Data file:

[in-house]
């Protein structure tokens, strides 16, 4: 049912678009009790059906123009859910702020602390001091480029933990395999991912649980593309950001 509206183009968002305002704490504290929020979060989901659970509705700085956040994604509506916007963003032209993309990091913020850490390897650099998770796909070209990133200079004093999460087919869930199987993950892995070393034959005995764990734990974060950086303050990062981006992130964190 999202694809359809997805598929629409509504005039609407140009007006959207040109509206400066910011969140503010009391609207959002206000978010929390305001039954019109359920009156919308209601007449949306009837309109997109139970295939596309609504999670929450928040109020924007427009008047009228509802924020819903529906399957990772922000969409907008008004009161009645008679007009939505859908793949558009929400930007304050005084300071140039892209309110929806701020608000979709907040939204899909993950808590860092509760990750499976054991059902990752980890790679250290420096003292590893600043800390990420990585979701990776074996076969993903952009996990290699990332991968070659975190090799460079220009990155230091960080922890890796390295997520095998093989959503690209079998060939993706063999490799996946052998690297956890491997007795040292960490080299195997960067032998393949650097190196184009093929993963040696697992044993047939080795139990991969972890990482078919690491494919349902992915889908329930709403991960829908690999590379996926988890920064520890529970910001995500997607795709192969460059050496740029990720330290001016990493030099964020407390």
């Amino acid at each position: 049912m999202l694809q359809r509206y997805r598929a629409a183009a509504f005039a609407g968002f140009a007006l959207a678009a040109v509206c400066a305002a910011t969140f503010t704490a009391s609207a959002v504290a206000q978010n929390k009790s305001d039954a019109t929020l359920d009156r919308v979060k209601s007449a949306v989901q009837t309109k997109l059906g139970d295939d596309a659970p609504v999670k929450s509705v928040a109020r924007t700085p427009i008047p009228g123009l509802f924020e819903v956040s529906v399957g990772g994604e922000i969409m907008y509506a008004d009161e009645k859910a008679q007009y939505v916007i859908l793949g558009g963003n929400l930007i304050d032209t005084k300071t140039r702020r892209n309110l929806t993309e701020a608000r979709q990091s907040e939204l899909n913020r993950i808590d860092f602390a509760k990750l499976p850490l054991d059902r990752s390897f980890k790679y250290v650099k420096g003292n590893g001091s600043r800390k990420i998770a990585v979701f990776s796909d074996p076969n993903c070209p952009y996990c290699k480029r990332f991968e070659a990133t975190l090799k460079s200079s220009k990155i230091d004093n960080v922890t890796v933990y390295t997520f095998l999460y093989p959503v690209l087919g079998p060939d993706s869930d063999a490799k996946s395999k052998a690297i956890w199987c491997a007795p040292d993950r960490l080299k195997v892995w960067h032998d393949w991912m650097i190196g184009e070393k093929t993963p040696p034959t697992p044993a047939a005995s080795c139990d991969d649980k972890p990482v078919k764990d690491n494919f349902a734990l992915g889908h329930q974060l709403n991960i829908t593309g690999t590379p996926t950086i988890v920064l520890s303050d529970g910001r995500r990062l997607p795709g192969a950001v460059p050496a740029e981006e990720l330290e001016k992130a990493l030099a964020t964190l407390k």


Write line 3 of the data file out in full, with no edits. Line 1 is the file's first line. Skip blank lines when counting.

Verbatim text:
């Amino acid at each position: 049912m999202l694809q359809r509206y997805r598929a629409a183009a509504f005039a609407g968002f140009a007006l959207a678009a040109v509206c400066a305002a910011t969140f503010t704490a009391s609207a959002v504290a206000q978010n929390k009790s305001d039954a019109t929020l359920d009156r919308v979060k209601s007449a949306v989901q009837t309109k997109l059906g139970d295939d596309a659970p609504v999670k929450s509705v928040a109020r924007t700085p427009i008047p009228g123009l509802f924020e819903v956040s529906v399957g990772g994604e922000i969409m907008y509506a008004d009161e009645k859910a008679q007009y939505v916007i859908l793949g558009g963003n929400l930007i304050d032209t005084k300071t140039r702020r892209n309110l929806t993309e701020a608000r979709q990091s907040e939204l899909n913020r993950i808590d860092f602390a509760k990750l499976p850490l054991d059902r990752s390897f980890k790679y250290v650099k420096g003292n590893g001091s600043r800390k990420i998770a990585v979701f990776s796909d074996p076969n993903c070209p952009y996990c290699k480029r990332f991968e070659a990133t975190l090799k460079s200079s220009k990155i230091d004093n960080v922890t890796v933990y390295t997520f095998l999460y093989p959503v690209l087919g079998p060939d993706s869930d063999a490799k996946s395999k052998a690297i956890w199987c491997a007795p040292d993950r960490l080299k195997v892995w960067h032998d393949w991912m650097i190196g184009e070393k093929t993963p040696p034959t697992p044993a047939a005995s080795c139990d991969d649980k972890p990482v078919k764990d690491n494919f349902a734990l992915g889908h329930q974060l709403n991960i829908t593309g690999t590379p996926t950086i988890v920064l520890s303050d529970g910001r995500r990062l997607p795709g192969a950001v460059p050496a740029e981006e990720l330290e001016k992130a990493l030099a964020t964190l407390k």